Punishing pensioners - NWU cancels health benefits for retired members who have moved to UCASE
Ryon Jones, Staff Reporter
One of the most powerful trade unions in Jamaica, the National Workers Union (NWU), has cancelled the health benefits it offered to some of its pensioners, with the main persons hurt being those who moved with the Union of Clerical, Administrative and Supervisory Employees (UCASE) when it ended its affiliation with the NWU.
"Every member of staff who leaves this institution in good stead will continue to get any assistance, even through the greatest of sacrifice, until they do depart," General Secretary Granville Valentine told The Sunday Gleaner, even as he claimed that the move to discontinue the health benefits to pensioners had been forced by financial constraints.
"All of them that chose to tear this union down, to deny this union of revenue, cannot reasonably expect to have the union extending to them the gratitude of discretion.
"The arm of the NWU that departed from us and took a large portion of the business with it, that portion should maintain those that are affiliated to it and have dedicated their time and are so loyal to it," added Valentine in an obvious reference to former NWU members who moved with UCASE.
Among those pensioners who have lost their health benefit is Government Senator Navel Clarke, who came out of retirement to act as a consultant to his long-time NWU colleague Vincent Morrison, who is the president of UCASE.
"They had a medical coverage, which was put in place by me as the chief negotiator, for the staff of the NWU in 1976," Clarke, a former NWU general secretary, told The Sunday Gleaner.
"Because we had a number of persons who were near the age of retirement, it was decided that since salaries were low and they wouldn't have made any contribution, they would cover them on their retirement.
"Since that time, everyone who retired would be given a letter from the administration stating that when you receive your pension from LOJ (Life of Jamaica), now Sagicor, your medical coverage would be guaranteed and continued, and you don't have to make a contribution to it after you have retired. The union will take care of all of that," added Clarke.
Clarke said he made his contribution of $1,000-plus up to the end of his 37 years of service in April 2012 and had suffered no serious illness since then. However, when he visited his doctor last November and presented his health card, he was told he was no longer covered.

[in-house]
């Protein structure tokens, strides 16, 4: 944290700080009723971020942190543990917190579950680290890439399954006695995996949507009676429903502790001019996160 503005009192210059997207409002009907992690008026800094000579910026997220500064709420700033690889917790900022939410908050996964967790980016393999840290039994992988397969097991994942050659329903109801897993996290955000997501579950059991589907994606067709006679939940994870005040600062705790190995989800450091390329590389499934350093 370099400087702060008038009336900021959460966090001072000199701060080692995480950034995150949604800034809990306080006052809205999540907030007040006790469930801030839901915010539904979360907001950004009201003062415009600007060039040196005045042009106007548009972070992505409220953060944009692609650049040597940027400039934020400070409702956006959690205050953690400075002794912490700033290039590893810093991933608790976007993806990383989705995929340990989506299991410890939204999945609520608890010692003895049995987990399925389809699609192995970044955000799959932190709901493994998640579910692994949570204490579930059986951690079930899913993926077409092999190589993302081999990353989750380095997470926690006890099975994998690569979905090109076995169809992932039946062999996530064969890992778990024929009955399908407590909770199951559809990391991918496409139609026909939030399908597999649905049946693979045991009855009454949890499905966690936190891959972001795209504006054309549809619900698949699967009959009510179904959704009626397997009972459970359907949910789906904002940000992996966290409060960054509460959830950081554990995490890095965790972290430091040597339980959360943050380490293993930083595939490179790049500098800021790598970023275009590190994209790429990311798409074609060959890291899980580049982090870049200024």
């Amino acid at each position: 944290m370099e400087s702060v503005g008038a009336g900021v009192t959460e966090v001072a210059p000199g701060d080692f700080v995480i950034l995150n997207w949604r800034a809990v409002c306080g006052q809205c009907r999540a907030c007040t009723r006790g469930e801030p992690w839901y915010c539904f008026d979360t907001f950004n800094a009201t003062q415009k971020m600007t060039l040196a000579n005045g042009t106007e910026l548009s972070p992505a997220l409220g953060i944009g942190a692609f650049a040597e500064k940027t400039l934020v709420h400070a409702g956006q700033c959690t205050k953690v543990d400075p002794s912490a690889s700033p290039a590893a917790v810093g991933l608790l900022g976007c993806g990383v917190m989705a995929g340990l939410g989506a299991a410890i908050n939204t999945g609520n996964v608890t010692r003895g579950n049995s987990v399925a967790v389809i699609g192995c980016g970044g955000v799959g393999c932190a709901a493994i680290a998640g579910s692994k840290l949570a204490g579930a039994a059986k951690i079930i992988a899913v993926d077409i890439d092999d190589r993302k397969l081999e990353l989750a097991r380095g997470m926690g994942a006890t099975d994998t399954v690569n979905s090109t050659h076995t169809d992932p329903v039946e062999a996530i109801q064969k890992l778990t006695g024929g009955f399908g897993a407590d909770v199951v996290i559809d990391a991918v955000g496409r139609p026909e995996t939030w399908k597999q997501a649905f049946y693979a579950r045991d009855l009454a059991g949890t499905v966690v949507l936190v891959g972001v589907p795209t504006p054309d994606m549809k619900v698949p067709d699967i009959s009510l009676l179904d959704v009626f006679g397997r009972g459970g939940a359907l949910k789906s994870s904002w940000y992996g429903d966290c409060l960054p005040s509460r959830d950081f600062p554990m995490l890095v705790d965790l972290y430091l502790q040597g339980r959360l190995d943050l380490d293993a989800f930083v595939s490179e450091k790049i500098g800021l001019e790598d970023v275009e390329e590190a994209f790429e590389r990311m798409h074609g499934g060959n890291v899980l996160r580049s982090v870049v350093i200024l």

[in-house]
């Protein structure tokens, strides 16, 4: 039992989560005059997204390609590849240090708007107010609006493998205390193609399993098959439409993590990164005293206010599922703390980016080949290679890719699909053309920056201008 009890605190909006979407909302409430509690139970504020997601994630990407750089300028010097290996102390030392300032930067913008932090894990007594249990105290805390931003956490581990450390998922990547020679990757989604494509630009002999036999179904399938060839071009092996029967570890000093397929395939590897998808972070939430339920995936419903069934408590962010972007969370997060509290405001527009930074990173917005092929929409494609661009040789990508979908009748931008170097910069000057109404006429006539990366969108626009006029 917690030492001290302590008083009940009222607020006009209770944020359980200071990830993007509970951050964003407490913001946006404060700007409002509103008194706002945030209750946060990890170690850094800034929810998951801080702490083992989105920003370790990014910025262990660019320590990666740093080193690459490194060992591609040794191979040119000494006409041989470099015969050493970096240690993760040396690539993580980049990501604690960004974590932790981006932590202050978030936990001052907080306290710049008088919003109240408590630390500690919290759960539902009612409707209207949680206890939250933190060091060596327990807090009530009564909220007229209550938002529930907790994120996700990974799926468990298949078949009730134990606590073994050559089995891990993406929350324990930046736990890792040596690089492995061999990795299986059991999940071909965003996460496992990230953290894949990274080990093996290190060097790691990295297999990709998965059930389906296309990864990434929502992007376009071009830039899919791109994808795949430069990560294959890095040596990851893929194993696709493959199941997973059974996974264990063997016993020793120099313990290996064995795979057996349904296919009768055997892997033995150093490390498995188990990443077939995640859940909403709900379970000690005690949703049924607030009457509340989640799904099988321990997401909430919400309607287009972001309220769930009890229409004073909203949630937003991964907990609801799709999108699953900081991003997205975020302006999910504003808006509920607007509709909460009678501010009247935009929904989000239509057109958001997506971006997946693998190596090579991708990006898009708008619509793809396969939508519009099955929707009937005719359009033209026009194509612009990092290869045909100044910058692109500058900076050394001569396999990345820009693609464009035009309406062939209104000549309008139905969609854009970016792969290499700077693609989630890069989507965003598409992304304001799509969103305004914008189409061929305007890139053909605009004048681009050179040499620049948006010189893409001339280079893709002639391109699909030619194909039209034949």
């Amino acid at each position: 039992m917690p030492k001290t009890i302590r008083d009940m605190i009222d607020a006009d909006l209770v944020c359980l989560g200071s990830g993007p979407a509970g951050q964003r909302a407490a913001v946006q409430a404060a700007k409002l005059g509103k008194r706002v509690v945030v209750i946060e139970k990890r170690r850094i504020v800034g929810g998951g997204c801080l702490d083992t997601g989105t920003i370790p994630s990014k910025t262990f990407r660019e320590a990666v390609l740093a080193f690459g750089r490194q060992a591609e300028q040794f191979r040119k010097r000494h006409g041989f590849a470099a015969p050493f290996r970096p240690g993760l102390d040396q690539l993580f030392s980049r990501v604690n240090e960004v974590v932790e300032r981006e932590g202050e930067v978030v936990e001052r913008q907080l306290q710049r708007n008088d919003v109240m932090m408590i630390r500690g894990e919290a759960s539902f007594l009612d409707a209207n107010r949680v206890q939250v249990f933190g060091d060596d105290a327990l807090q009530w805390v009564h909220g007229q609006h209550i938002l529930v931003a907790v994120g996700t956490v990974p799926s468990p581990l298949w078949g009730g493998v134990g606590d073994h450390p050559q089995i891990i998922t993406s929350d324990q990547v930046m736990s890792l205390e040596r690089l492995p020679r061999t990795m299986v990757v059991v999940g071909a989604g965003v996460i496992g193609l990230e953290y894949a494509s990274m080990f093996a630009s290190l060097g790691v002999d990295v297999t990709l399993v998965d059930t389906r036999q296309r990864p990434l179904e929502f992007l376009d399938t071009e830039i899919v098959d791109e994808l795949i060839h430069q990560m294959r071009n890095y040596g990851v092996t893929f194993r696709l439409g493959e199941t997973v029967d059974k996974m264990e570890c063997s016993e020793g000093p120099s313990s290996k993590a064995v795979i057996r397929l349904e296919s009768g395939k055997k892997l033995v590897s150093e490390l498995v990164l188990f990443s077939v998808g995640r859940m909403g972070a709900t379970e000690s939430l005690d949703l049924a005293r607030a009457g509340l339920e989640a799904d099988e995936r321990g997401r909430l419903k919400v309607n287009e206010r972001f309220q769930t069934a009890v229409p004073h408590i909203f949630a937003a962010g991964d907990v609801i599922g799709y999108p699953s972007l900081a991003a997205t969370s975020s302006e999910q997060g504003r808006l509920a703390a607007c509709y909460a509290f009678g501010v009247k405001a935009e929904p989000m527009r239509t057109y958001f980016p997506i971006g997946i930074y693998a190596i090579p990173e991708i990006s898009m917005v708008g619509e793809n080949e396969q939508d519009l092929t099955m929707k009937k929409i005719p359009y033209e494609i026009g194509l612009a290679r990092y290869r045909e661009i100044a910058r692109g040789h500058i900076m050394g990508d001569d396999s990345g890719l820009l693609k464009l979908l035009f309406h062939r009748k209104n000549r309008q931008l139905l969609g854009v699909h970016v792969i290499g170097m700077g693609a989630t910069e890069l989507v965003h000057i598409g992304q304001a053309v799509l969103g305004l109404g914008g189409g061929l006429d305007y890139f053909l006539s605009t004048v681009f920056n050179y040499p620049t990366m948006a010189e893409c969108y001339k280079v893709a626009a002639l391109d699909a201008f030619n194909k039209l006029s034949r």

Reality of the times
"When I asked the agent from Sagicor what was happening, he said that the union stopped paying the money from September 2014. No information was sent to the pensioners nor were any alternative arrangements made so that we could benefit," charged Clarke.
Valentine said it is just the reality of the times and the union can no longer afford some benefits.
"There are instances that an organisation will have some things that they can do from time to time - compassionate benefits - but we are going through hard times like every other institution, and there are some things that you just can't do anymore," said Valentine.
"We just can't afford certain things anymore. There were prudent decisions that had to be taken in the interest of the union, and some of the decisions may not get the support of everybody. At the end of the day, the institution is bigger than all of us."
But that explanation did not sit well with Clarke, who thinks the NWU could not be negotiating on behalf of workers with their own employees getting worse treatment.
"Can you imagine a union going to a workplace and hearing that the management treats their workers like that? What you think they would do?" asked Clarke.
"A union should protect its workers, and more importantly, those who have served to build up the organisation. It is an inhuman act, and they are putting us in a position where we can say if anybody should die, I would call it manslaughter."
Valentine said the financial woes of the NWU are due to the failure of numerous institutions, including state agencies, to pay over union dues.
"There are government agencies that owe us dues for six months; some owe us for four months. There are companies that owe us for three to four months and schools that owe us for eight months, and this is an institution that depends largely on the union dues," argued Valentine.
"When you look at government institutions, they are the biggest group that owes union dues, and we are talking about millions of dollars."